Before we get into the deep meaning of the title Persuasion, a useful fact: Austen didn't actually call the book that. As far as we know, she meant to use the title The Elliots, but she died before the book was published, and her family decided to go with the catchier Persuasion. That bit of historical trivia doesn't mean the title is completely meaningless, however: after, all, Austen's heirs didn't just pick the title out of thin air. Forms of the word "persuade" pop up all over the text, and forms of persuasion – which can mean both "to convince someone of something" and "to believe something to be true" – again and again shape the development of the story.
From the beginning, the novel is founded on the fallout from a major act of persuasion. When Lady Russell persuades Anne not to marry Captain Wentworth eight years before the novel begins, she thinks she is doing the right thing by convincing Anne that it's her moral duty not to make herself dependent on a man who can't support her. When a sadder, wiser Anne looks back on the moment which has haunted her ever since, she doesn't blame Lady Russell for being persuasive, nor herself for giving into persuasion, but still thinks that if the power of persuading had been in her hands at that moment, she and Wentworth would already have several fat babies to their credit.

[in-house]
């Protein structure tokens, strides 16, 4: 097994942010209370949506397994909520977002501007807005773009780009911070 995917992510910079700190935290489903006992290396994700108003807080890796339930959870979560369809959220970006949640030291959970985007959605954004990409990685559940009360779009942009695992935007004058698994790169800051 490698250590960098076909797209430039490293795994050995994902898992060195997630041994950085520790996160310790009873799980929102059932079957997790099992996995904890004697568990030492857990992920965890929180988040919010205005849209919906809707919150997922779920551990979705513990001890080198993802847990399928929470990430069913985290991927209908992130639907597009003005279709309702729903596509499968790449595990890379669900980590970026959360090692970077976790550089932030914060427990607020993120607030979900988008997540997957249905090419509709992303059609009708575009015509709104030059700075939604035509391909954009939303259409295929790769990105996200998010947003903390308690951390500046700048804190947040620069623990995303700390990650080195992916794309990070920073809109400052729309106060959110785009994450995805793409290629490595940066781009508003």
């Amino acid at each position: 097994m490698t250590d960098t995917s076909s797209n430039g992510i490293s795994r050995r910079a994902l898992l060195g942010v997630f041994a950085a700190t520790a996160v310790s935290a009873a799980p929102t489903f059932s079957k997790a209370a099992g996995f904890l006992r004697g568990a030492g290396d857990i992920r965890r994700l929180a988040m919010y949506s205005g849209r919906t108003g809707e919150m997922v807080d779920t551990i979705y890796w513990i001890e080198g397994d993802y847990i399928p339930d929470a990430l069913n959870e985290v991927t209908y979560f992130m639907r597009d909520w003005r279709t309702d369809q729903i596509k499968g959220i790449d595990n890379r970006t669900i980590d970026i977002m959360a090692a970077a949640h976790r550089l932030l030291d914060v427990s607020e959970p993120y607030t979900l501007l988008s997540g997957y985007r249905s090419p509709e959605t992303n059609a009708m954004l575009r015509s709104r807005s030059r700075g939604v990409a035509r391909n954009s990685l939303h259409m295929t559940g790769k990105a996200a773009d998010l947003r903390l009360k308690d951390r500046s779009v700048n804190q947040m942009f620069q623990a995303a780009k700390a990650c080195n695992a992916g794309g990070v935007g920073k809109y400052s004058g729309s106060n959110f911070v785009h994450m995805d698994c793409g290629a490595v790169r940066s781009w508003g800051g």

Reading that might make you think that the lesson from Anne's experience is obvious: when other people try to persuade you, it's time to put your fingers in your ears and sing "la la la, I can't hear you" until they go away. But Persuasion's stance on persuasion isn't that simple. Louisa's refusal to listen to others lands her with a head injury and a personality transplant, causing Anne to hope that Wentworth learns that "a persuadable temper might sometimes be as much as favor of happiness, as a very resolute character" (12.71). In Persuasion, persuasion in itself is neither always good nor always bad: it depends on how you use it.